Apple appears to be extending its lead in the enterprise with the tag team of the iPhone and iPad. Meanwhile, some corporate customers are developing custom iOS apps for their employees.
On Apple's third quarter conference call---following blowout earnings---CFO Peter Oppenheimer noted some serious enterprise strength. Here's what he said about the iPhone.
iPhone continues to be adopted as a standard across the enterprise, with 91% of the Fortune 500 deployed or testing the device, up from 88% last quarter. We are also seeing great growth in scale worldwide. Today 57% of Global 500 companies are testing or deploying iPhone, fueled by strong employee demand and opportunities for custom app development.
The key element there is "opportunities for custom app development." If corporations start developing iOS corporate apps, the chances of them suddenly dropping Apple are slim. After all, corporations developed applications for Microsoft's IE 6 and still have them even though the browser is antique and the software giant is begging them to ditch its ancient version of Explorer.
Oppenheimer also cited global strength for corporate iPhone adoption. He cited Axa, Credit Agriole, Nestle and Dow Chemical as companies officially supporting the iPhone.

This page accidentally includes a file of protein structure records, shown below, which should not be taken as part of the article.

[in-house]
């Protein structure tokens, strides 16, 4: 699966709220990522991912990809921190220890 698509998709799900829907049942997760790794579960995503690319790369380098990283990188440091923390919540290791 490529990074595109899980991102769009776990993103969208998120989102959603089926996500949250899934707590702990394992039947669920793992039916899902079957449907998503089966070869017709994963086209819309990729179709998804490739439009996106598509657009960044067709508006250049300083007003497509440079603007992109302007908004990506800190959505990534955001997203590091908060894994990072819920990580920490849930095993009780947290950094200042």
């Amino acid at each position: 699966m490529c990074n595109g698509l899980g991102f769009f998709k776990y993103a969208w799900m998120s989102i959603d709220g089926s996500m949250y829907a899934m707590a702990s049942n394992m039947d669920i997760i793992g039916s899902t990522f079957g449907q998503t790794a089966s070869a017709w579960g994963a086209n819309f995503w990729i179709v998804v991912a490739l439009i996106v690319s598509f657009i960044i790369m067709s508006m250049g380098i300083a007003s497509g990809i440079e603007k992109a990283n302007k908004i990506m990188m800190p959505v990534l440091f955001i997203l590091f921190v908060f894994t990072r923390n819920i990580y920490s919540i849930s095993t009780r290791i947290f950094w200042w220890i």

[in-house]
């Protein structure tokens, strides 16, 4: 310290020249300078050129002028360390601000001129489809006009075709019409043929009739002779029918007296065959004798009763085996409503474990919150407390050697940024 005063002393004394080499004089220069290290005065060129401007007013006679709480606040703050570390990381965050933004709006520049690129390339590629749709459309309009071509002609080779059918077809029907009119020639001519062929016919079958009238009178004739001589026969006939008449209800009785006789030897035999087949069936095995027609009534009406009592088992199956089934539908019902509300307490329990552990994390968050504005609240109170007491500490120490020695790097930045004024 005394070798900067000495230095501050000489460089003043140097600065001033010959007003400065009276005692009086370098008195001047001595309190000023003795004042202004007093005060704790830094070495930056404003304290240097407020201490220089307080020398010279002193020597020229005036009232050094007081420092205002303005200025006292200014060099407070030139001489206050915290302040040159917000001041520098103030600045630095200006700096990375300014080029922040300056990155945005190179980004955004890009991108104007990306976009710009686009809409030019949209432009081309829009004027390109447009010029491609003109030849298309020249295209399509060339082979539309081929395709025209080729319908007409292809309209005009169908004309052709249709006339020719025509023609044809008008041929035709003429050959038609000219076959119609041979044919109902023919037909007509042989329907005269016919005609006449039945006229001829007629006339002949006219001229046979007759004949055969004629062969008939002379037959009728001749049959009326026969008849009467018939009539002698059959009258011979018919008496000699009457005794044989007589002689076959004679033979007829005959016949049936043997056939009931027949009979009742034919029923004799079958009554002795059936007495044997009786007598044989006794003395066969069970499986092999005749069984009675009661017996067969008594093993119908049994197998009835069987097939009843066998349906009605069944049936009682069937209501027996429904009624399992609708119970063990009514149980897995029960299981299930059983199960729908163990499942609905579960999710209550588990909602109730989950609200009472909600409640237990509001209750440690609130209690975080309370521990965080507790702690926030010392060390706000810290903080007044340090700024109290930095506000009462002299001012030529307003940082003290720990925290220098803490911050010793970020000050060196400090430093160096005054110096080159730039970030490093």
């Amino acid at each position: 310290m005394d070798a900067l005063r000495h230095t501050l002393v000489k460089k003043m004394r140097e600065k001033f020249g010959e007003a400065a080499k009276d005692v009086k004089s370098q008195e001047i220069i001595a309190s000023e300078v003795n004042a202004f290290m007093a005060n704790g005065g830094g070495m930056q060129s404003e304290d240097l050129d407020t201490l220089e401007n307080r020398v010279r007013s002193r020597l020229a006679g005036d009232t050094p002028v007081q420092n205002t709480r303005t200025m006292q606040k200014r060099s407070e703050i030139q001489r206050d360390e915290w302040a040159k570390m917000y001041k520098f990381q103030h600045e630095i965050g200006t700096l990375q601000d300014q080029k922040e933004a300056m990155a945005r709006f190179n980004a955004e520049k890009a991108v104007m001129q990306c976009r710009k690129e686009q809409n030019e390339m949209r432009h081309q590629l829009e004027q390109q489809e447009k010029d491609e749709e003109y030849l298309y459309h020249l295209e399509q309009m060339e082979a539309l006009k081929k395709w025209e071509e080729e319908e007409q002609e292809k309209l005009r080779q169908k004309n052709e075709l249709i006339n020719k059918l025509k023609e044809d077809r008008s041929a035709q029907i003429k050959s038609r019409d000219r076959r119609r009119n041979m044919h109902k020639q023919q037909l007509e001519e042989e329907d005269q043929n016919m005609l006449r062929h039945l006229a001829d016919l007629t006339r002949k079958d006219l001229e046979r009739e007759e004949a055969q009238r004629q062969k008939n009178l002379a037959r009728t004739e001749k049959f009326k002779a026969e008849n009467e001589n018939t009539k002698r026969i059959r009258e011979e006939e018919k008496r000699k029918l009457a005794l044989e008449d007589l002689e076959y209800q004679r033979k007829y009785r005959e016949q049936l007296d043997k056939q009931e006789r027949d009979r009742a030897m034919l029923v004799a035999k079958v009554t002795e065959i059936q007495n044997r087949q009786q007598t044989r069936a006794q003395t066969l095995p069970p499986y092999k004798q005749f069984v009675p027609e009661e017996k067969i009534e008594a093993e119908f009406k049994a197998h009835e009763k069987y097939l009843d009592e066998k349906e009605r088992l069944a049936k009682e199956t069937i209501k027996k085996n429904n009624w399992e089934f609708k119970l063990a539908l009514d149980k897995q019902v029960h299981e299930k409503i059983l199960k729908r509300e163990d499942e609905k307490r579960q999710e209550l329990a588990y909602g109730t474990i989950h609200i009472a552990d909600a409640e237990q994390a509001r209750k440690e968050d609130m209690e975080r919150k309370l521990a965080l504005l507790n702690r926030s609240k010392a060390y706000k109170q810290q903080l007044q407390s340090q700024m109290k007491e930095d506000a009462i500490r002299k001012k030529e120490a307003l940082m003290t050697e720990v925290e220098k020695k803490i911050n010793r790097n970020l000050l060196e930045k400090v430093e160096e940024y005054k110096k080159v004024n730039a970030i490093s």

The pull of the iPhone is also rubbing off on the iPad. This point is also quite relevant to Apple table rivals, which are largely aiming at the enterprise.
On the iPhone front, Oppenheimer said:
Today 86% of the Fortune 500 are deploying or testing iPad within their enterprises, up from 75% last quarter. We are also seeing strong adoption internationally with 47% of Global 500 companies testing or deploying iPad. In the 15 months since iPad has shipped, we have seen iPad used in the enterprise in ways we could have never imagined.
Oppenheimer cited iPad wins at Boston Scientific, Xerox and Salesforce.com. He also cited hospital wins, which illustrates some vertical strength. He added:
General Electric, SAP and Standard Charter have developed internal apps for training, currency tracking and business process management to help make employees even more productive. Alaska Airlines and American Airlines are using the iPad in cockpits to replace paper-based navigational and reference information pilots carry with them on every flight. We continue to be delighted by the diverse and sometimes unexpected use cases we see around iPads.
Again, the key theme here is corporate apps. If enterprises develop on iOS they aren't going to budge for years.